“Am I enough?” is the prevailing question I hear from parents every day. It’s a valid question considering the emphasis our culture puts on being the parent who does everything.

Attachment parenting has become a very trendy, often misunderstood, theory of how to be the perfect parent. Most parents have heard that secure attachment is the goal for your children, but it’s hard to discern what that means or how to achieve it. A lot of the advice causes parents to believe they must be a parenting island, which is not a reality when so many Americans have caregiving help.

As a therapist who helps adults process their attachment traumas, I want you to know that you’re doing a much better job than you think! Learning more about attachment is the first step in helping your child form a secure attachment bond.

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Understanding Attachment

What Is Attachment?

Attachment is the bond your child has with you or another caregiver that allows them to feel secure in life. Attachment bonds form when your child knows that they can trust you to meet their physical or emotional needs and be there for them in difficult times.

Why Is Attachment Important?

As a result, securely attached children experience lower levels of stress, trust safe people and learn to regulate their emotions. Securely attached adults are able to form meaningful relationships and cope with life’s challenges. You don’t have to be perfect at this but your child does need to know that you see them and they can depend on you. The same is true for other caregivers. As long as your child knows that the caregiver will meet their needs, they can form secure attachments to that caregiver.

Creating Attachment

Who Can Form Attachment With Kids?

Early attachment research suggested that attachment can only be created with one primary caregiver. This incorrect belief led to a lot of guilt and anxiety for parents who share caregiving responsibilities with others. The reality is that your child can form secure attachments with multiple caregivers and still become a well-adjusted adult. The key is to find consistency in responding to physical and emotional needs among caregivers so that your child knows their boundaries and what to expect no matter who your caregiver is.

The reality is that your child can form secure attachments with multiple caregivers and still become a well-adjusted adult.

If you’re unfamiliar with theories of attachment, there are a lot of fantastic resources to help you. If you and your family already have a caregiver who you love and trust, you can include them in the conversation about fostering healthy attachment with your children.

When you research attachment, it’s important that the advice you receive is kind, compassionate, and attainable. If it doesn’t work in your family’s context, I would encourage you to find trusted sources that explain attachment in clear ways. A great example of this is Big Little Feelings, which explains how to raise children that are confident and connected to you.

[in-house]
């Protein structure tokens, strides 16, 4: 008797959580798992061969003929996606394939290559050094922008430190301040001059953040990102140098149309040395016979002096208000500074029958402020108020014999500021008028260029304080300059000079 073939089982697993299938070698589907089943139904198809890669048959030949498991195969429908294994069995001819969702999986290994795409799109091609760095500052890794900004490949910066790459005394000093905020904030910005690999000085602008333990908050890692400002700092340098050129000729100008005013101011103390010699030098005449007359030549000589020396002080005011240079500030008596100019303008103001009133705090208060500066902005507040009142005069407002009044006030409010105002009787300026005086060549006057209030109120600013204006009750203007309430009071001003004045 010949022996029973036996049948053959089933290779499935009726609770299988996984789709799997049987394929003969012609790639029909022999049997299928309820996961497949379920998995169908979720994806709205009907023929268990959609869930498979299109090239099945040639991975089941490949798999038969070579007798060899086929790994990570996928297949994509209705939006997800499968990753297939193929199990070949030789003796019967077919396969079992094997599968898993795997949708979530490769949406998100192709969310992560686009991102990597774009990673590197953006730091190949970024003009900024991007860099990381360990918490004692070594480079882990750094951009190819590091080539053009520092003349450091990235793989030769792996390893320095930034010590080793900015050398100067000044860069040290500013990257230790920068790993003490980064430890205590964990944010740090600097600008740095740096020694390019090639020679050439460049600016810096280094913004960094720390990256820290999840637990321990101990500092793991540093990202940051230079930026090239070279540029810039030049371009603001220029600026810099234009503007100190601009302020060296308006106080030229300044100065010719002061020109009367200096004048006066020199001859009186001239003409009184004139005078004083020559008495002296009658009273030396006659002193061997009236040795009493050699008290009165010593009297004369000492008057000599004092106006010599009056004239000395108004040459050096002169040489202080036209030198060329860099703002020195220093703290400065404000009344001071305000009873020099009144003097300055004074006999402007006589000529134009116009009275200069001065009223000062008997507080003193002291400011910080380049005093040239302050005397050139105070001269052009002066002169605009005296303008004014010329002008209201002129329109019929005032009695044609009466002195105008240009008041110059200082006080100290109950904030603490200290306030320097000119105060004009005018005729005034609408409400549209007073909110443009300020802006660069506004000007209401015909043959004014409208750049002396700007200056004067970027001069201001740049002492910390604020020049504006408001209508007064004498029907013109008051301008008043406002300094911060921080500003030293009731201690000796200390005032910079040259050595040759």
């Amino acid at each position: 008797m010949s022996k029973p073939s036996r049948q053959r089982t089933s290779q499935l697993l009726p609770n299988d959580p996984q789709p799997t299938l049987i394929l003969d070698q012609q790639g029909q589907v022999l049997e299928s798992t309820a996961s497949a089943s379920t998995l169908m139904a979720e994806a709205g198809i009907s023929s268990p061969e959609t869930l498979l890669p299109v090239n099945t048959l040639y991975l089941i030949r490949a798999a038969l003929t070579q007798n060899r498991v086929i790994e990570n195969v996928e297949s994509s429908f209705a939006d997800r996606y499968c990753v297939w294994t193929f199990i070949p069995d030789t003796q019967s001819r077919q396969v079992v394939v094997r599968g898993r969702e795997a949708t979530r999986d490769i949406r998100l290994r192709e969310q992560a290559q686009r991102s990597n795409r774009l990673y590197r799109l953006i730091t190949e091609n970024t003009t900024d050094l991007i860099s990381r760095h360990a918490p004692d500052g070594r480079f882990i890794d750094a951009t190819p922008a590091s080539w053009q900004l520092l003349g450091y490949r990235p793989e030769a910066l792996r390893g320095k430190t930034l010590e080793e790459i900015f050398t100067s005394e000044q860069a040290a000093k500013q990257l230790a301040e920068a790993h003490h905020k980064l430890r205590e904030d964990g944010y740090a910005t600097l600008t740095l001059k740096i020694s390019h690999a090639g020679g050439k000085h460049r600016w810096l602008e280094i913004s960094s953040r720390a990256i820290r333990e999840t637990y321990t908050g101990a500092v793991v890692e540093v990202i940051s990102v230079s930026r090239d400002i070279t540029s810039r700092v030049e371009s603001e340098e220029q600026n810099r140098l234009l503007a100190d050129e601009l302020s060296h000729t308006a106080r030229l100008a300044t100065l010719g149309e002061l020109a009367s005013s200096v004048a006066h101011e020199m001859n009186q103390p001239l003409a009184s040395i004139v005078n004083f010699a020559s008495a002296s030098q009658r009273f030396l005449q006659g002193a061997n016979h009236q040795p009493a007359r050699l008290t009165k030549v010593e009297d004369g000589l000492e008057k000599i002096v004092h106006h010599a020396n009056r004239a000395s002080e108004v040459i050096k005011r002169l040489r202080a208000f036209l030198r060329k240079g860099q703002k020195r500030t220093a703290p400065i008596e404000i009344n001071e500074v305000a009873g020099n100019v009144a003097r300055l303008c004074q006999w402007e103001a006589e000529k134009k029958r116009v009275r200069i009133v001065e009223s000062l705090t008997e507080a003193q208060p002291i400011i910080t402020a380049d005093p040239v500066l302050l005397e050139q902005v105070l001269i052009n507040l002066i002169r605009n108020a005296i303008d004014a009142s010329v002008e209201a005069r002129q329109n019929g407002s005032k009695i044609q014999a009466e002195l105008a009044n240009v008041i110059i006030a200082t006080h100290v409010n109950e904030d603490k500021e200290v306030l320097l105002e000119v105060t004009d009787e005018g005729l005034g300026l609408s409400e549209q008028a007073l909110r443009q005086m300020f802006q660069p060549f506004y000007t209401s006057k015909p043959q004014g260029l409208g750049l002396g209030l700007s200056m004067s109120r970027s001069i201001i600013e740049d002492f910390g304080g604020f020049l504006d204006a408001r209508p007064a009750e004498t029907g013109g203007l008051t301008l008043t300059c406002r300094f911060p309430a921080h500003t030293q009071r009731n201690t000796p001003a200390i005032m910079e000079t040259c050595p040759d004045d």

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Living Aligned With Your Values

When you research attachment parenting styles, you will begin to find methods that work for your family and align with your values. Effective parenting happens when we create a network of people that we can rely on to care for our children. When you look for the best care for your child, your ideal person will most likely be the one who can help to raise your child in a way that is aligned with your values.

The Care Provider Connection

With attachment in mind, take time to ask potential caregivers how they connect with children and respond to their needs. Attachment-minded caregivers may not know the language of attachment, but they will know how to listen and respond to your family values. When you know your child trusts their caregivers, it helps you trust them as well. It can also ease any of the guilt you have over needing caregiver support.

Attachment-minded caregivers may not know the language of attachment, but they will know how to listen and respond to your family values.

If you still feel anxious about leaving your child with another caregiver, talk to your support network about people they trust or ways they coped with the parenting guilt. If you struggle to believe that you can leave your child with a caregiver and still be enough as a parent, other people can help you challenge these beliefs. A therapist can also help you clarify your values and resolve your anxiety. No parent should have to be an island and the best parenting happens in community with others.

 

Elise Champanhet is a Mental Health Therapist seeing individuals seeking physical, emotional, and mental wellness at Optimum Joy Clinical Counseling in the Greater Chicago Area.

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